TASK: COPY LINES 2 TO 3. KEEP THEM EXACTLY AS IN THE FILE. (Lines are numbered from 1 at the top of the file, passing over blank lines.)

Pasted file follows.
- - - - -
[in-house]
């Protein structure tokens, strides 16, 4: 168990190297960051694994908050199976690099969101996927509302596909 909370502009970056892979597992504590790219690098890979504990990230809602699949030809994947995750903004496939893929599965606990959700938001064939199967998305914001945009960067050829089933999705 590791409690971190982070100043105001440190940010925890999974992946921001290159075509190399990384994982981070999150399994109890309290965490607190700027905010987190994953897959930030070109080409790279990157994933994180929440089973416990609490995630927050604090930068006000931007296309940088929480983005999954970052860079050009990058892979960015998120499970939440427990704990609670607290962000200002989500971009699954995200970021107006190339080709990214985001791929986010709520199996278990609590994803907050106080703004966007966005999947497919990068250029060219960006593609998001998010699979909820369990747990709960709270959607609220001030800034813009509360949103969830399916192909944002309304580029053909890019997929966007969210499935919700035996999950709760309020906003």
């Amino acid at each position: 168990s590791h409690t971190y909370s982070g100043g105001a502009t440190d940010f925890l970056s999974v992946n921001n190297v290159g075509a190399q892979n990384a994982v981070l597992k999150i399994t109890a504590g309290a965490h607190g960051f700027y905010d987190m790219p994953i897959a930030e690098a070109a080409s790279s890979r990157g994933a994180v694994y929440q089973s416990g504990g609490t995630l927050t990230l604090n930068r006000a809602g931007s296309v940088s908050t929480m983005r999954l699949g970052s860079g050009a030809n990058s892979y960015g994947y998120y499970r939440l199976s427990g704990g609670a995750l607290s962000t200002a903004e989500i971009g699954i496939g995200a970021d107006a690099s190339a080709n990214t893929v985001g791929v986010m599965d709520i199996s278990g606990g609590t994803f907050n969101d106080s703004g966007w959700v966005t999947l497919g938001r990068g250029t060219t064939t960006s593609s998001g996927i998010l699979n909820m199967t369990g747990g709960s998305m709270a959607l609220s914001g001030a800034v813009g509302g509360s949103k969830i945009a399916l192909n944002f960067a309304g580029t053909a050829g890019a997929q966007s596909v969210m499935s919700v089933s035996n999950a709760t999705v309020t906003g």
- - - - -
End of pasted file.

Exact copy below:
């Protein structure tokens, strides 16, 4: 168990190297960051694994908050199976690099969101996927509302596909 909370502009970056892979597992504590790219690098890979504990990230809602699949030809994947995750903004496939893929599965606990959700938001064939199967998305914001945009960067050829089933999705 590791409690971190982070100043105001440190940010925890999974992946921001290159075509190399990384994982981070999150399994109890309290965490607190700027905010987190994953897959930030070109080409790279990157994933994180929440089973416990609490995630927050604090930068006000931007296309940088929480983005999954970052860079050009990058892979960015998120499970939440427990704990609670607290962000200002989500971009699954995200970021107006190339080709990214985001791929986010709520199996278990609590994803907050106080703004966007966005999947497919990068250029060219960006593609998001998010699979909820369990747990709960709270959607609220001030800034813009509360949103969830399916192909944002309304580029053909890019997929966007969210499935919700035996999950709760309020906003």
């Amino acid at each position: 168990s590791h409690t971190y909370s982070g100043g105001a502009t440190d940010f925890l970056s999974v992946n921001n190297v290159g075509a190399q892979n990384a994982v981070l597992k999150i399994t109890a504590g309290a965490h607190g960051f700027y905010d987190m790219p994953i897959a930030e690098a070109a080409s790279s890979r990157g994933a994180v694994y929440q089973s416990g504990g609490t995630l927050t990230l604090n930068r006000a809602g931007s296309v940088s908050t929480m983005r999954l699949g970052s860079g050009a030809n990058s892979y960015g994947y998120y499970r939440l199976s427990g704990g609670a995750l607290s962000t200002a903004e989500i971009g699954i496939g995200a970021d107006a690099s190339a080709n990214t893929v985001g791929v986010m599965d709520i199996s278990g606990g609590t994803f907050n969101d106080s703004g966007w959700v966005t999947l497919g938001r990068g250029t060219t064939t960006s593609s998001g996927i998010l699979n909820m199967t369990g747990g709960s998305m709270a959607l609220s914001g001030a800034v813009g509302g509360s949103k969830i945009a399916l192909n944002f960067a309304g580029t053909a050829g890019a997929q966007s596909v969210m499935s919700v089933s035996n999950a709760t999705v309020t906003g």